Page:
The white paper laid the foundation for the work on Bitcoin that would eventually bear fruit on January 3, 2009. On this day, Nakamoto created the first Bitcoin block, the so-called block number 0 or Genesis block, and received a reward of 50 Bitcoin for it. Embedded in the Genesis block was the Times headline of the day (“Chancellor on brink of second bailout for banks”) – a small dig at the banking crisis of the day. One of Bitcoin’s early supporters and contributors, programmer Hal Finney, received the first transaction of 10 Bitcoin from Nakamoto on Jan. 12, 2009. If reports are to be believed, Nakamoto mined up to 1.1 million Bitcoin in the first seven months.
Immediately after the launch, mainly a handful of computer geeks were interested in the project. That gradually changed in 2010, when the alternative currency was first used for its intended purpose. On May 22, 2010, Laszlo Hanyecz bought two pizzas for 10,000 Bitcoin. Another milestone in Bitcoin history followed on July 18 of the same year, when Mt. Gox became the first to allow Bitcoin exchanges. At that time, one Bitcoin still cost a manageable 6 cents.
Part 2: From drug money to official national currency
Behind Bitcoin lies a fascinating history that is rich in doubters and enthusiasts to this day. However, the fact that the cryptocurrency has long since shaken off its niche existence and become part of the financial mainstream clearly speaks for Bitcoin proponents.
Bitcoin in twilight
Opinions differed widely after the launch. While some saw Bitcoin as nothing less than a revolution in the financial system, others thought the digital currency was just a gimmick that would soon be forgotten. As always when something new emerges, there was naturally a lot of rejection. There is no overarching authority that would control Bitcoin, so anyone can use it, including criminals of course. Starting in 2011, Silk Road became one of the most visited sites on the darknet. Whether trading drugs, weapons or credit card data: The black market on Silk Road flourished – and Bitcoin, as an anonymous and secure means of payment, played a major role in this. The increased demand could also be seen in the Bitcoin price, which rose from one to over 30 US dollars in a few months after Silk Road’s launch.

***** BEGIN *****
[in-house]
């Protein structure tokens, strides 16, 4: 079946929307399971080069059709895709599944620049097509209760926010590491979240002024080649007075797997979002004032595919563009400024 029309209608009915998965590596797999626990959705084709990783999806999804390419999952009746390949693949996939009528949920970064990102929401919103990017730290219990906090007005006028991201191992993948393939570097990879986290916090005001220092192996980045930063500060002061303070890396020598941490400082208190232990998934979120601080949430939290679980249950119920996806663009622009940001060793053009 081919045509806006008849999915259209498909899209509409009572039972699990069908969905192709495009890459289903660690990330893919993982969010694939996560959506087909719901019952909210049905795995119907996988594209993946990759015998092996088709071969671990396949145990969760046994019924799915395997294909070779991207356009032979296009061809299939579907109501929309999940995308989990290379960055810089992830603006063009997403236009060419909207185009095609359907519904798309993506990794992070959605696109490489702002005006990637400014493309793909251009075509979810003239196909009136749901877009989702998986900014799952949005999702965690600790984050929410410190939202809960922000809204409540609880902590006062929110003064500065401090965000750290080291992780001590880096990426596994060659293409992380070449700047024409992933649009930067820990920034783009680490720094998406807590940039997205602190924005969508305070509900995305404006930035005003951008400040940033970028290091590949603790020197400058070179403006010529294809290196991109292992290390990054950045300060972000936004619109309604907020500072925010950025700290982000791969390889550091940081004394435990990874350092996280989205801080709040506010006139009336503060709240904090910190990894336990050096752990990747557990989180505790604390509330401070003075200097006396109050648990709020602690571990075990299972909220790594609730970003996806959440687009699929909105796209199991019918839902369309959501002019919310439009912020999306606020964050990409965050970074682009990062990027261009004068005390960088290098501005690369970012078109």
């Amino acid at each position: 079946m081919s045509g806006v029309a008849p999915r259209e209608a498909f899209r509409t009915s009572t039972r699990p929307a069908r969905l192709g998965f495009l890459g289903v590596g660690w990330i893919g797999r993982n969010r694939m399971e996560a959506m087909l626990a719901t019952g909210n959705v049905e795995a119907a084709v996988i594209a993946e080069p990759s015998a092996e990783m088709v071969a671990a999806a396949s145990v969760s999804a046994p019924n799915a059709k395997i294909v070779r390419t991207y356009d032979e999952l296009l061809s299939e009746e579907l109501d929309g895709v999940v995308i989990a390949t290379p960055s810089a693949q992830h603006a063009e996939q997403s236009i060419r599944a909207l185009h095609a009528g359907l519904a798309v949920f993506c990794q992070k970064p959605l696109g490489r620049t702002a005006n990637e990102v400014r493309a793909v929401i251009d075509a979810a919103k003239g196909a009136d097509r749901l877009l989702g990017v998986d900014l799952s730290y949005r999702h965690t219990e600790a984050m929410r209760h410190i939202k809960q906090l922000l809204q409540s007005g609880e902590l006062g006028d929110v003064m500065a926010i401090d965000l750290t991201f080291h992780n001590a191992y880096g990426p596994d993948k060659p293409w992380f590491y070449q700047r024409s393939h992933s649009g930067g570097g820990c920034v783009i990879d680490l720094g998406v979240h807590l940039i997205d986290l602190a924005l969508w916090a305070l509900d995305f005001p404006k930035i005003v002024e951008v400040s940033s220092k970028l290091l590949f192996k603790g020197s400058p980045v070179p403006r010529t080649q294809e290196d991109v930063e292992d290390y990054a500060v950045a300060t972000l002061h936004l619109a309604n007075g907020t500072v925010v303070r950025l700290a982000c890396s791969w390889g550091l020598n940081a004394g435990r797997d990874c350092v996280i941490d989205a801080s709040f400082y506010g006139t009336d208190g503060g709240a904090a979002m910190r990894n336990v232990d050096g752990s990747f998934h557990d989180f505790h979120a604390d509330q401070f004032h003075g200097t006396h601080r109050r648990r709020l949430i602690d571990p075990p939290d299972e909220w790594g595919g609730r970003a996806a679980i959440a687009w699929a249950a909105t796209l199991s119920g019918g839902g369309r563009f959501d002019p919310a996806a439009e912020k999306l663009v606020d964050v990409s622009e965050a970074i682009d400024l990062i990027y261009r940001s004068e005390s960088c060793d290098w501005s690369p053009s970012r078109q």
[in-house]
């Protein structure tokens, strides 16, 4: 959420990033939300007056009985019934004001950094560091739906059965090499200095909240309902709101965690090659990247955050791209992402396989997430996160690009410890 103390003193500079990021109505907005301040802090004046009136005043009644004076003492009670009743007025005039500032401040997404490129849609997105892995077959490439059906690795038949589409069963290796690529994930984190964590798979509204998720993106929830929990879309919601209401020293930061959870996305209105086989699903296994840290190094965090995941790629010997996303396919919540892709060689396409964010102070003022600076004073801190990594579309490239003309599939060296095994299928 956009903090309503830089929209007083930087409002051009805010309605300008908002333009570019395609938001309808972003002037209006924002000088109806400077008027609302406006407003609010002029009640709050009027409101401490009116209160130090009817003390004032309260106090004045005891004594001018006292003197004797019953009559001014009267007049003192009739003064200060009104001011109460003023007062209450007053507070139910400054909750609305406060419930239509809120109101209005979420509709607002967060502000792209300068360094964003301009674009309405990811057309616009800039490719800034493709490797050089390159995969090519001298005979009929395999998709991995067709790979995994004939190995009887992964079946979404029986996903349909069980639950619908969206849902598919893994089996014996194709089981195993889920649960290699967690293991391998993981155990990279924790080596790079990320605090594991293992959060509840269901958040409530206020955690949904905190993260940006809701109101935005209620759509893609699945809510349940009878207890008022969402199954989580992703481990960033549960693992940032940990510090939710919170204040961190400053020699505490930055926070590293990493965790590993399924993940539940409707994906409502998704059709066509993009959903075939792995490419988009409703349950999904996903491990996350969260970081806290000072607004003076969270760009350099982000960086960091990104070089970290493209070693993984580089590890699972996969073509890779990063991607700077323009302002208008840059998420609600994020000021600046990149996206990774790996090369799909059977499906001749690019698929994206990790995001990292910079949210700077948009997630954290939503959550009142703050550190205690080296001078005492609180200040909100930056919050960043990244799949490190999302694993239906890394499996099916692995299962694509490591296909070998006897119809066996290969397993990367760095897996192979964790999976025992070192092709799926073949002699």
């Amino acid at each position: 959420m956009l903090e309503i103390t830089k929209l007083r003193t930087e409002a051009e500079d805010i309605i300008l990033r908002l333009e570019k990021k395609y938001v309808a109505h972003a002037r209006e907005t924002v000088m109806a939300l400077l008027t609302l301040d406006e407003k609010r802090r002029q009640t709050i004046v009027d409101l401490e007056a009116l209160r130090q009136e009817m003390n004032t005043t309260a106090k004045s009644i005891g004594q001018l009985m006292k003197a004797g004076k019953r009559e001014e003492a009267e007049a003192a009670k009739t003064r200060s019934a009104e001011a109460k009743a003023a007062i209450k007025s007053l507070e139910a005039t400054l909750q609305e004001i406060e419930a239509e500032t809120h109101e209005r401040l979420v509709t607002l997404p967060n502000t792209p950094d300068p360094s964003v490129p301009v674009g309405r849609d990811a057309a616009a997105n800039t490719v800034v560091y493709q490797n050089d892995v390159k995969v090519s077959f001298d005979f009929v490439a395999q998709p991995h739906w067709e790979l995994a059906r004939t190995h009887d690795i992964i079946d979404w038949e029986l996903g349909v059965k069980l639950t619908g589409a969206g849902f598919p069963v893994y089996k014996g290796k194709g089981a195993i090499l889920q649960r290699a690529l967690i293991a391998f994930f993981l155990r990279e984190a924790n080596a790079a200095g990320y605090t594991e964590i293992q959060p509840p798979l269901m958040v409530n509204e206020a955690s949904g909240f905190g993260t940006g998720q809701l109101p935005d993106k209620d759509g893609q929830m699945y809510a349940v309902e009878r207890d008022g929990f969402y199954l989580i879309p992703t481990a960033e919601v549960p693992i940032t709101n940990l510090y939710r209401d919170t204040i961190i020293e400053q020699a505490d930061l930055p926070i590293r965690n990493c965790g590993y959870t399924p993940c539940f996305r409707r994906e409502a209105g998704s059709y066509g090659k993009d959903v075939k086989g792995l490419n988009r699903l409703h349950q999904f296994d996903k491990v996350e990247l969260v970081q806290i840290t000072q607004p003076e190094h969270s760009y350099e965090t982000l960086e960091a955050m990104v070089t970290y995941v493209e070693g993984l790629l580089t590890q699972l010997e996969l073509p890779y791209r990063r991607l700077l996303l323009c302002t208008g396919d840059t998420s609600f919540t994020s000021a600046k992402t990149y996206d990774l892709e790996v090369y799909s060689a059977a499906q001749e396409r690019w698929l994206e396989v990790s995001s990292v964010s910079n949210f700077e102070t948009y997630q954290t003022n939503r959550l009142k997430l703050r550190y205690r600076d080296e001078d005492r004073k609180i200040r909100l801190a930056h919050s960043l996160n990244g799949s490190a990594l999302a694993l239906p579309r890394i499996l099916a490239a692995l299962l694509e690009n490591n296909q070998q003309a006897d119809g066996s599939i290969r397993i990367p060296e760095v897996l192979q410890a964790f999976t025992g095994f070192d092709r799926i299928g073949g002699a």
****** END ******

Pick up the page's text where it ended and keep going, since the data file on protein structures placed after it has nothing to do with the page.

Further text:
This run attracted the attention of the FBI and the US government. As a result, Silk Road was forced to close in October 2013 and its founder was jailed for life. His spectacular conviction showed that Bitcoin’s suitability as a “criminal’s currency” was limited. Although it was not possible to determine who was behind each transaction, the transactions themselves could be easily tracked. Anyone who trades in Bitcoin leaves a transaction trail in an unchanging high-security network. So there is a good reason why the Italian mafia, for example, still prefers cash. Many studies suggest that Bitcoin is used for criminal activity at about the same rate as traditional currencies. A study by MIT estimates that about three percent of all Bitcoin transactions made are criminal. However, a significant increase in criminal Bitcoin transactions could be seen in the Corona pandemic, as strict measures made the transportation of cash much more complicated.
Between flights of fancy and hangovers
The history of Bitcoin can largely be read from its price trend. Anyone who looks at it can really only speak of a grandiose, but anything but smooth success story. The cryptocurrency, which many initially thought was a joke, was initially quoted at a few US cents. In November 2021, Bitcoin reached its all-time high of 68,789.63 US dollars. This development illustrates not only grown trust, but also the spectacular hypes around the digital currency, which were followed by crashes again and again.